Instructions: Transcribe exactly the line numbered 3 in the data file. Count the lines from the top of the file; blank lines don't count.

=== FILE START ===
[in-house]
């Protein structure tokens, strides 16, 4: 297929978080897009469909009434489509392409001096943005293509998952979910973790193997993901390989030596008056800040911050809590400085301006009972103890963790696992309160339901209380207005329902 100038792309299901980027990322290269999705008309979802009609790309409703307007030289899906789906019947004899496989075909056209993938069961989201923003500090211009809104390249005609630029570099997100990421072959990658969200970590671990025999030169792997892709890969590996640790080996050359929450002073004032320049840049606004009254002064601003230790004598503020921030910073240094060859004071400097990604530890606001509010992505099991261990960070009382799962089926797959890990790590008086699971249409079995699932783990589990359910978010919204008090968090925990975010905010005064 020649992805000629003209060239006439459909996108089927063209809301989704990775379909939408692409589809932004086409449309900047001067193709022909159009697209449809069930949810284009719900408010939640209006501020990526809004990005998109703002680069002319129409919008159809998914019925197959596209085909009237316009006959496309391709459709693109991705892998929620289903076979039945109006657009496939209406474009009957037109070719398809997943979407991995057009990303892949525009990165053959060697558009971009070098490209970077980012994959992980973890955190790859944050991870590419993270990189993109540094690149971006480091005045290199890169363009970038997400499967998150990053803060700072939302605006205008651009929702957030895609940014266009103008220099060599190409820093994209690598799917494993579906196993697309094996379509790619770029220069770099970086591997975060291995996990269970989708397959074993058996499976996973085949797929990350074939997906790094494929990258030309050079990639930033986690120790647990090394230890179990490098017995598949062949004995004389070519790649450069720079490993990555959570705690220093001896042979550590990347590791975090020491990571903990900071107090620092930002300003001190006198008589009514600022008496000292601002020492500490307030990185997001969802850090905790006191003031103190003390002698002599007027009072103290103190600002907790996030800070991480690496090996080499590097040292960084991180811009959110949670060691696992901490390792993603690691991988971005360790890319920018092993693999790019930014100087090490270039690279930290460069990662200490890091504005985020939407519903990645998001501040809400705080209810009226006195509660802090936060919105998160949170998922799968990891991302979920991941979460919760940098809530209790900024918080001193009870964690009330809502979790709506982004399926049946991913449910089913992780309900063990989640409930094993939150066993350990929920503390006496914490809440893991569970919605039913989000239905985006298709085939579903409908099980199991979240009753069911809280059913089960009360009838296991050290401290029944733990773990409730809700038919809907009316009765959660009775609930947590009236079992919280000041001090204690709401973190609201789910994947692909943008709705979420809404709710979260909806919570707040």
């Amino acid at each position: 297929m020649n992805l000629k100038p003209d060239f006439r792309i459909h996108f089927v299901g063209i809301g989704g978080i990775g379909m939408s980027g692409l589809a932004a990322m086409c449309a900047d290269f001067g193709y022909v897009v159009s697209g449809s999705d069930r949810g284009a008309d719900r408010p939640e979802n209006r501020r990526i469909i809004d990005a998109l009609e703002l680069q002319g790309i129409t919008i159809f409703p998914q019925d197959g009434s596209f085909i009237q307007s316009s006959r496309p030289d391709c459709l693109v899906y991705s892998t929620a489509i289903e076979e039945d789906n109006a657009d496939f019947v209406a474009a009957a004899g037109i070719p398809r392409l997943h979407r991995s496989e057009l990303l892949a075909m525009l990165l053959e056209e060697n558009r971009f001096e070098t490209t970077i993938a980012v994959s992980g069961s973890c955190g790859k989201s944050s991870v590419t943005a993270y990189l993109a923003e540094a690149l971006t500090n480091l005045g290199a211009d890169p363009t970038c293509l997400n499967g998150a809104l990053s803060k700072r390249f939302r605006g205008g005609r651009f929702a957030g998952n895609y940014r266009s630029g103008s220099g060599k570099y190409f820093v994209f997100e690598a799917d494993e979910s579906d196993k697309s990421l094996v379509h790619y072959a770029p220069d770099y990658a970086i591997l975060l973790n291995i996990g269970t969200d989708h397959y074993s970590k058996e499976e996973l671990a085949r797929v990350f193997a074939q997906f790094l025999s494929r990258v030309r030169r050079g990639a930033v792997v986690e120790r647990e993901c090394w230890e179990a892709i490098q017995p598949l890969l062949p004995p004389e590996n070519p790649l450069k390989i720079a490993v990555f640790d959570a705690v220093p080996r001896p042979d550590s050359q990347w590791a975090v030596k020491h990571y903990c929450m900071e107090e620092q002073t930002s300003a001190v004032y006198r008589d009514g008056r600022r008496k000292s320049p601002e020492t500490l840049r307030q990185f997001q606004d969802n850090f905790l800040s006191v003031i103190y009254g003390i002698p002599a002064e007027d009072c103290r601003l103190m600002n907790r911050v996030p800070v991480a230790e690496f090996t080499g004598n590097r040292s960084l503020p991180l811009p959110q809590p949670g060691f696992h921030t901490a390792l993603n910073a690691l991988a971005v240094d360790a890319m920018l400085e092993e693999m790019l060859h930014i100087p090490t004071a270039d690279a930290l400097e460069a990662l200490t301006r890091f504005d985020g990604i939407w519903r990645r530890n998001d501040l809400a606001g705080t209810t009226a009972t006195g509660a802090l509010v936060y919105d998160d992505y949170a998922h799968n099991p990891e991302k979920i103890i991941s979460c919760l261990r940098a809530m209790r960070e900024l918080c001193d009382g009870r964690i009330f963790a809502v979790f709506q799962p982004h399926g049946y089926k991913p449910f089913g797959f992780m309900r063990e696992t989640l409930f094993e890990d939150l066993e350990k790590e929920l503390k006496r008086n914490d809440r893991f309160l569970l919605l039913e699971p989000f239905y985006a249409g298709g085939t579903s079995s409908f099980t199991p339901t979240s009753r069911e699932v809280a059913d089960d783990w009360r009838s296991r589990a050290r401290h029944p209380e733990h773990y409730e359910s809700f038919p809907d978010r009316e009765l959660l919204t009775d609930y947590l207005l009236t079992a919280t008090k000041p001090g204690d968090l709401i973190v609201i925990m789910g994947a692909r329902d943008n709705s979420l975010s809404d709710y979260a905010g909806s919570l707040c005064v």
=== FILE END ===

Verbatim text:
């Amino acid at each position: 297929m020649n992805l000629k100038p003209d060239f006439r792309i459909h996108f089927v299901g063209i809301g989704g978080i990775g379909m939408s980027g692409l589809a932004a990322m086409c449309a900047d290269f001067g193709y022909v897009v159009s697209g449809s999705d069930r949810g284009a008309d719900r408010p939640e979802n209006r501020r990526i469909i809004d990005a998109l009609e703002l680069q002319g790309i129409t919008i159809f409703p998914q019925d197959g009434s596209f085909i009237q307007s316009s006959r496309p030289d391709c459709l693109v899906y991705s892998t929620a489509i289903e076979e039945d789906n109006a657009d496939f019947v209406a474009a009957a004899g037109i070719p398809r392409l997943h979407r991995s496989e057009l990303l892949a075909m525009l990165l053959e056209e060697n558009r971009f001096e070098t490209t970077i993938a980012v994959s992980g069961s973890c955190g790859k989201s944050s991870v590419t943005a993270y990189l993109a923003e540094a690149l971006t500090n480091l005045g290199a211009d890169p363009t970038c293509l997400n499967g998150a809104l990053s803060k700072r390249f939302r605006g205008g005609r651009f929702a957030g998952n895609y940014r266009s630029g103008s220099g060599k570099y190409f820093v994209f997100e690598a799917d494993e979910s579906d196993k697309s990421l094996v379509h790619y072959a770029p220069d770099y990658a970086i591997l975060l973790n291995i996990g269970t969200d989708h397959y074993s970590k058996e499976e996973l671990a085949r797929v990350f193997a074939q997906f790094l025999s494929r990258v030309r030169r050079g990639a930033v792997v986690e120790r647990e993901c090394w230890e179990a892709i490098q017995p598949l890969l062949p004995p004389e590996n070519p790649l450069k390989i720079a490993v990555f640790d959570a705690v220093p080996r001896p042979d550590s050359q990347w590791a975090v030596k020491h990571y903990c929450m900071e107090e620092q002073t930002s300003a001190v004032y006198r008589d009514g008056r600022r008496k000292s320049p601002e020492t500490l840049r307030q990185f997001q606004d969802n850090f905790l800040s006191v003031i103190y009254g003390i002698p002599a002064e007027d009072c103290r601003l103190m600002n907790r911050v996030p800070v991480a230790e690496f090996t080499g004598n590097r040292s960084l503020p991180l811009p959110q809590p949670g060691f696992h921030t901490a390792l993603n910073a690691l991988a971005v240094d360790a890319m920018l400085e092993e693999m790019l060859h930014i100087p090490t004071a270039d690279a930290l400097e460069a990662l200490t301006r890091f504005d985020g990604i939407w519903r990645r530890n998001d501040l809400a606001g705080t209810t009226a009972t006195g509660a802090l509010v936060y919105d998160d992505y949170a998922h799968n099991p990891e991302k979920i103890i991941s979460c919760l261990r940098a809530m209790r960070e900024l918080c001193d009382g009870r964690i009330f963790a809502v979790f709506q799962p982004h399926g049946y089926k991913p449910f089913g797959f992780m309900r063990e696992t989640l409930f094993e890990d939150l066993e350990k790590e929920l503390k006496r008086n914490d809440r893991f309160l569970l919605l039913e699971p989000f239905y985006a249409g298709g085939t579903s079995s409908f099980t199991p339901t979240s009753r069911e699932v809280a059913d089960d783990w009360r009838s296991r589990a050290r401290h029944p209380e733990h773990y409730e359910s809700f038919p809907d978010r009316e009765l959660l919204t009775d609930y947590l207005l009236t079992a919280t008090k000041p001090g204690d968090l709401i973190v609201i925990m789910g994947a692909r329902d943008n709705s979420l975010s809404d709710y979260a905010g909806s919570l707040c005064v």